Gold extended gains on Wednesday after President Barack Obama was re-elected in the United States, paving the way for continued monetary stimulus in the world's largest economy.
The precious metal, typically seen as a hedge against inflation, in October rallied to an 11-month high above $1,795 an ounce after the U.S. Federal Reserve announced a third round of aggressive economic stimulus in September.
Obama's victory will help gold as it means that quantitative easing will continue, said Yuichi Ikemizu, branch manager for Standard Bank in Tokyo.
"I think gold will be going back to $1,800 this year. We are going to see higher gold (prices) in the coming days, weeks and months," he added.
Gold reversed early losses to hit around $1,725 an ounce, its strongest since November 1. It stood at $1,723.19 an ounce at 0600 GMT, up $7.85, but was still well below a lifetime high around $1,920 struck in September last year.
U.S. gold for December added $8.80 an ounce to $1,723.80.
Obama rolled to a second term in the White House with a clear victory over Republican challenger Mitt Romney as the Democrat overcame deep doubts about his handling of the U.S. economy.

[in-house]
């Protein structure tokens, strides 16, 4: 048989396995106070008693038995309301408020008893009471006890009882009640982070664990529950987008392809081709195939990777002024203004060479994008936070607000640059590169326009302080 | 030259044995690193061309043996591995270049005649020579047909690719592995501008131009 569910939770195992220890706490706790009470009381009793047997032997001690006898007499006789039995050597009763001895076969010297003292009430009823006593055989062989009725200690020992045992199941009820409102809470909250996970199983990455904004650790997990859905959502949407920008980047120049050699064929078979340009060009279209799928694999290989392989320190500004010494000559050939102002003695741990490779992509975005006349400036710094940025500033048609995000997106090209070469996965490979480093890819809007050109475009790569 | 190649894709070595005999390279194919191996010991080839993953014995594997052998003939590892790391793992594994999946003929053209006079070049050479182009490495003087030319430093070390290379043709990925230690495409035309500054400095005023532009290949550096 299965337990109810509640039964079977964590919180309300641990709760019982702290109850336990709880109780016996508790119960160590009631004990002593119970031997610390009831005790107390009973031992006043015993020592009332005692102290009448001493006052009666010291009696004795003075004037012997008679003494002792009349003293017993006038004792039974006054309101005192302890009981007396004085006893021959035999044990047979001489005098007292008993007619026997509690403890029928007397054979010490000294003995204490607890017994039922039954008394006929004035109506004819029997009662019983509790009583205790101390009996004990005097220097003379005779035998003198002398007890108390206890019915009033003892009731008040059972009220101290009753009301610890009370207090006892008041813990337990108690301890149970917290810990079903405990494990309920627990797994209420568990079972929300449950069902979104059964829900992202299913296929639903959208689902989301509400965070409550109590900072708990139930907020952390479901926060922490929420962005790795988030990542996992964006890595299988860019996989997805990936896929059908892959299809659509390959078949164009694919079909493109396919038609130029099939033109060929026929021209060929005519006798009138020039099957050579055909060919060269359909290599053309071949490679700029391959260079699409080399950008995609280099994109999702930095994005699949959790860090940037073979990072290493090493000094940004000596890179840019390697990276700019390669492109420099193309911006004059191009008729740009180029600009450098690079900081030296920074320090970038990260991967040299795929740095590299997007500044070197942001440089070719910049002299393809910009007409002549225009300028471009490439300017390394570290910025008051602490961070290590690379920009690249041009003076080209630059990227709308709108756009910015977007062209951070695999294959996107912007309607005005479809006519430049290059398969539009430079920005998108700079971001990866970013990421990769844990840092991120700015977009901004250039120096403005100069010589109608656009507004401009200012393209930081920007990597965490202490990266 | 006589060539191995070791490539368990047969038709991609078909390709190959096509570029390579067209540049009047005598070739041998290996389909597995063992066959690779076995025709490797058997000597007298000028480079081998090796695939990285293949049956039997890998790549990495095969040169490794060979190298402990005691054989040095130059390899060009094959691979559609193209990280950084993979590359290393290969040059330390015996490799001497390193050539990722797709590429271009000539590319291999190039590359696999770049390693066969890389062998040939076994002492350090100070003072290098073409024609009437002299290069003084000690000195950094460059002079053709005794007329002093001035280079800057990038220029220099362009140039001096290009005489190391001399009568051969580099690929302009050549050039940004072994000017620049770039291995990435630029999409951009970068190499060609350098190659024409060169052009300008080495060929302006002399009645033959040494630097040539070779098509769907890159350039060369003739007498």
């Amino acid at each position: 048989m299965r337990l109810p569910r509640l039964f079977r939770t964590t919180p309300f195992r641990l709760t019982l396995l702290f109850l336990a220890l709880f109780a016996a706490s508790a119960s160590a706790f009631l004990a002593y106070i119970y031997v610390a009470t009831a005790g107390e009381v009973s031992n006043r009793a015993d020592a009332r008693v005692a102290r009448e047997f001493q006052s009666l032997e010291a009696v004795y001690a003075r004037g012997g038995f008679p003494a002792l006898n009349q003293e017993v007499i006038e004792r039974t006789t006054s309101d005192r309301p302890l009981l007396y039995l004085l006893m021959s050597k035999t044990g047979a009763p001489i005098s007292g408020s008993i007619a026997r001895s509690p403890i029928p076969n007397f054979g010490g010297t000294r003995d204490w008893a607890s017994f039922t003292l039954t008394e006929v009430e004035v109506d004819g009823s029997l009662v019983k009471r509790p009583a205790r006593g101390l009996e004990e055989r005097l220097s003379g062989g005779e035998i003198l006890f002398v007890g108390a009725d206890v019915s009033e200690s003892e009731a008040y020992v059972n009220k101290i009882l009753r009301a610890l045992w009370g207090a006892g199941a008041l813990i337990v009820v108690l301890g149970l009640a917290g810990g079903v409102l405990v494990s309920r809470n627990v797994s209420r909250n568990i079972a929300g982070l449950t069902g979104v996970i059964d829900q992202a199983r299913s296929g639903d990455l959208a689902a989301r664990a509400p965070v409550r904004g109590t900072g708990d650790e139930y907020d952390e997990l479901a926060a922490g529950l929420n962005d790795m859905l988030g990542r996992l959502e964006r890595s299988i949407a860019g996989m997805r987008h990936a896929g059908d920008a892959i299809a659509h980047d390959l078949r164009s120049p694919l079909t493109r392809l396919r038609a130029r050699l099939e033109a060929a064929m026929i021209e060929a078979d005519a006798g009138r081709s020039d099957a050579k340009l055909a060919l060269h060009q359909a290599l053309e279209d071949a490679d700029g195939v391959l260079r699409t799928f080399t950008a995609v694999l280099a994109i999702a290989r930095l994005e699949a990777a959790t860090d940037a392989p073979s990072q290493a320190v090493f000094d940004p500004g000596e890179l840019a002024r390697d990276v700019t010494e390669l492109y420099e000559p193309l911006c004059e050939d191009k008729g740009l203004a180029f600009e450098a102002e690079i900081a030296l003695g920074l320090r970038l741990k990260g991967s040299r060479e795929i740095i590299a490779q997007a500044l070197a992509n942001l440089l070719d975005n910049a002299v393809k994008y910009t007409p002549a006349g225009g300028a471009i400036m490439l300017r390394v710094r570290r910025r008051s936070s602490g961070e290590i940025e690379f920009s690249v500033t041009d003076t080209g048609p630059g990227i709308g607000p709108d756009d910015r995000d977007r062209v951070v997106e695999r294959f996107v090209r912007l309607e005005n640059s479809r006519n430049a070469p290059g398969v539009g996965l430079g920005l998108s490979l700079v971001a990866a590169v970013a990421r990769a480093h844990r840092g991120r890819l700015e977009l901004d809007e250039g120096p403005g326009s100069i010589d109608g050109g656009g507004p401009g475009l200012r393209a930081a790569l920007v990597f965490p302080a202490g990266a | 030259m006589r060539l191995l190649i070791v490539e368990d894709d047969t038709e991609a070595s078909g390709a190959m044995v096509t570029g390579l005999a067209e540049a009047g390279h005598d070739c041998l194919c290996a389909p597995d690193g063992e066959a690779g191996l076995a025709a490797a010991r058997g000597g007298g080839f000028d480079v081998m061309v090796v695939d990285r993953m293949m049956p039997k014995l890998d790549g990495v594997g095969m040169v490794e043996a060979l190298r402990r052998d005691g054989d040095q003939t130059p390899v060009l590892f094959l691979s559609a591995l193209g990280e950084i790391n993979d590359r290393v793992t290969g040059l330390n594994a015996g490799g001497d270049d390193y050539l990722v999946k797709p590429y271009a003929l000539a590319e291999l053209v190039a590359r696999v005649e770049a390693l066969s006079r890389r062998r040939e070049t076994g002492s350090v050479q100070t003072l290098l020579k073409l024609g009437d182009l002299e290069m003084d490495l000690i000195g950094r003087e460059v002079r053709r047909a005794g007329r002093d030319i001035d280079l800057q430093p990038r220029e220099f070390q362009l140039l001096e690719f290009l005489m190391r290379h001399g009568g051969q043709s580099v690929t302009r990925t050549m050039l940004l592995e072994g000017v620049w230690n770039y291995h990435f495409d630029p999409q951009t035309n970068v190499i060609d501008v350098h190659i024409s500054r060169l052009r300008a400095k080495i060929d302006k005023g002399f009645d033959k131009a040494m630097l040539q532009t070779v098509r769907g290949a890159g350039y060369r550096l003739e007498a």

"We forecast gold will end the year at $1,780 an ounce and peak late in 2013 at around $1,890 an ounce," ANZ said in a report.
"We think there could be upside risks to these forecast highs, in the event of additional U.S. policy easing or signs of inflation following the liquidity injections of the past four years."
A physical dealer in Singapore said investors had taken the opportunity to buy back after the market dropped on Friday.
"I think India has bought enough, unless there's a sudden last-minute rush," he added.
The festive season in main gold consumer India peaks in November with Diwali, the Hindu festival of lights. Weddings also take place at this time, with gold jewellery forming a key part of the dowry daughters receive from their parents
But gold imports to India could fall to 550 tonnes next year, after touching 967 tonnes in 2011, as high inflation and prices bite into disposable incomes of consumers, the head of a trade body said on Tuesday.